Super Tuesday Poll: Trump Likely to Sweep Day and General Election Tightening

March 4, 2024

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Former U.S. President Donald Trump maintains a commanding 43-point lead over former South Carolina Gov. Nikki Haley in the Republican primary, with 67 percent of GOP voters backing him, according to a new poll of 15 Super Tuesday states by the FAU Political Communication and Public Opinion Research Lab (PolCom Lab) and Mainstreet Research.

Among likely Republican voters, Trump’s lead grows to 46 points, with them favoring the former president by a margin of 73 percent to 27 percent.

“In many ways, Trump’s support is similar to what would be expected of an incumbent running for re-election,” said Kevin Wagner, Ph.D., co-director of FAU’s PolCom Lab and professor of political science. “While Trump is likely to have a very big night on Tuesday, there are some signs that Haley could be competitive in states like Vermont and Virginia.”

U.S. President Joe Biden has no serious competition in the Democratic primary, with 85 percent of Democratic voters supporting him, according to the poll.

In a hypothetical Biden vs. Trump match-up, respondents among all voters showed the race is neck-and-neck, with Biden at 46 percent and Trump at 44 percent in the 15 Super Tuesday States. This marks a decrease for Biden from 2020, where he won the 15 Super Tuesday states by a combined 8 percent, 53 percent to 45 percent against Trump. This decrease, if repeated at a national level, would represent a roughly tied national vote.

Turnout Remains Key 

As the partisan vote appears to be firm, much will depend on turnout, and voters across the political spectrum appear interested in voting.

When the respondents were asked whether they are going to participate in the upcoming primaries, they demonstrated a high interest in voting. About 84 percent of voters expressed a willingness to vote, while only 16 percent said that they will abstain from voting in the primaries.

The similar desire to participate was shown when voters were asked about their likelihood of voting in the national November election. Ninety percent reported that they are “very likely” to cast a vote in the fall, and 4 percent said they were “somewhat likely to do so.”

“It seems that voters’ interest in the November elections and primary elections is quite high, despite their frustrations about the prospect of a rematch between Biden and Trump,” said Dukhong Kim, Ph.D., associate professor of political science at FAU.

Divides Remain Among Sectors of Voters and Perceptions of Conduct

In the poll, Trump underperforms among women and college-educated whites against Biden, while at the same time, Trump is showing signs of competing better with Hispanic voters.

“These are consistent patterns that we have seen with these candidates, and much is going to depend on their ability to reach voters that have been difficult for them in the past,” said Robert E. Gutsche, Jr., Ph.D., associate professor in the School of Communication and Multimedia Studies at FAU and strategic lead at PolCom Lab.

The top critiques of Trump among non-supporters are perceptions of his conduct in office and his handling of Jan. 6, 2021, his foreign policy and his personal behavior.

“Nearly 30 percent of voters who are not voting for Trump see his performance in office and the events of Jan. 6 as a key reason not to vote for him,” Gutsche said. “While Trump is able to overcome this in the primaries, it may be a significant issue in November.”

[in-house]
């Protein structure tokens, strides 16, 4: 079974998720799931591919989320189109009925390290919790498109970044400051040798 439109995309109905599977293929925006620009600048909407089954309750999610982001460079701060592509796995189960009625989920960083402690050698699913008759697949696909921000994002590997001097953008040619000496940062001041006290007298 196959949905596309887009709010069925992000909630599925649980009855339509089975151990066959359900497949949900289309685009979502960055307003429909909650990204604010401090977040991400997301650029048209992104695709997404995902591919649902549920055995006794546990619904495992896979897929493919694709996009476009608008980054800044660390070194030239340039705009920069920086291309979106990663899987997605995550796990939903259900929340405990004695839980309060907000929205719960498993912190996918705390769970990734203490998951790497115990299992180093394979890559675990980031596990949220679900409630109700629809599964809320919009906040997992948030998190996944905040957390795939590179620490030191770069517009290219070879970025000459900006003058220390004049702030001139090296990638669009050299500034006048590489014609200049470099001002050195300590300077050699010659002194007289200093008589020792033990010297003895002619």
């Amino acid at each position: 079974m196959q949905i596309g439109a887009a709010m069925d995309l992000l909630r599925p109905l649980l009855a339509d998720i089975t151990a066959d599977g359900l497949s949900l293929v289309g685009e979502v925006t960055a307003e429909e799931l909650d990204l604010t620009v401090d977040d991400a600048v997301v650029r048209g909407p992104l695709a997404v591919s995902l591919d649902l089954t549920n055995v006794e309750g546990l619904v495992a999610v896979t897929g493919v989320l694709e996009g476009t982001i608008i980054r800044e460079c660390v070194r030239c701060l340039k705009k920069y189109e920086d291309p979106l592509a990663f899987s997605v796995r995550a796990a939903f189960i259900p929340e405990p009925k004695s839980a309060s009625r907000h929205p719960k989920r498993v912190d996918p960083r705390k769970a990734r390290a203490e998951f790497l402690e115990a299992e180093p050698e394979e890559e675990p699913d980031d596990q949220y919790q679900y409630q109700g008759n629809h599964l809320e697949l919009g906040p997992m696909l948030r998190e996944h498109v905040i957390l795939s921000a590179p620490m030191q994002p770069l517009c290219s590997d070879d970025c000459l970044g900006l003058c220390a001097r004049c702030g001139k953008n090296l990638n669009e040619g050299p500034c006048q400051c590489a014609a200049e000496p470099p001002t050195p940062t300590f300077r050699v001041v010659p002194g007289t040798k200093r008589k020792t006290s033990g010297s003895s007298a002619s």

Perceptions of Trump’s conduct in and out of office will likely continue to shape how candidates talk about their contenders throughout the general election.

“In the Feb. 12 FAU poll, we found that a majority of voters disapprove of personal attacks directed at other candidates,” said Carol Bishop Mills, Ph.D., professor of communication in the School of Communication and Multimedia Studies at FAU and PolCom co-director. “Our recent finding, which indicates that voters are less likely to support a candidate due to concerns about their personal behavior, aligns with those results. Individuals who value empathy and civility in politics are unlikely to vote for Trump, given his pattern of insulting and attacking others, along with his focus on popularity and fame.”

While the state-by-state sample sizes are not large enough to make firm predictions, they do reveal interesting patterns:

State poll results on the likely voters’ choice between Biden and Trump show that Biden has a small advantage in Colorado and Virginia, where he won over Trump in the 2020 presidential election. Both states are likely to be competitive in the fall.

Results also reveal a potential Trump problem in Utah where Trump has a single digit lead. Trump won easily over Biden by 21 percent in the 2020 election.

The poll was conducted from Thursday, Feb. 29 to Sunday, March 3, among a sample of 3,502 adults, 18 years of age or older, living in Super Tuesday states. It was conducted using text message recruitment and IVR and with the intention of representing the voting population in Super Tuesday states: Alabama, Alaska, Arkansas, California, Colorado, Maine, Massachusetts, Minnesota, North Carolina, Oklahoma, Tennessee, Texas, Utah, Vermont and Virginia. The poll has a margin of error of +/- 1.7 percent at the 95 percent confidence level; margins of error are higher in each subsample. View the poll and report at For full crosstabs and to subscribe for exclusive access on future poll data, subscribe at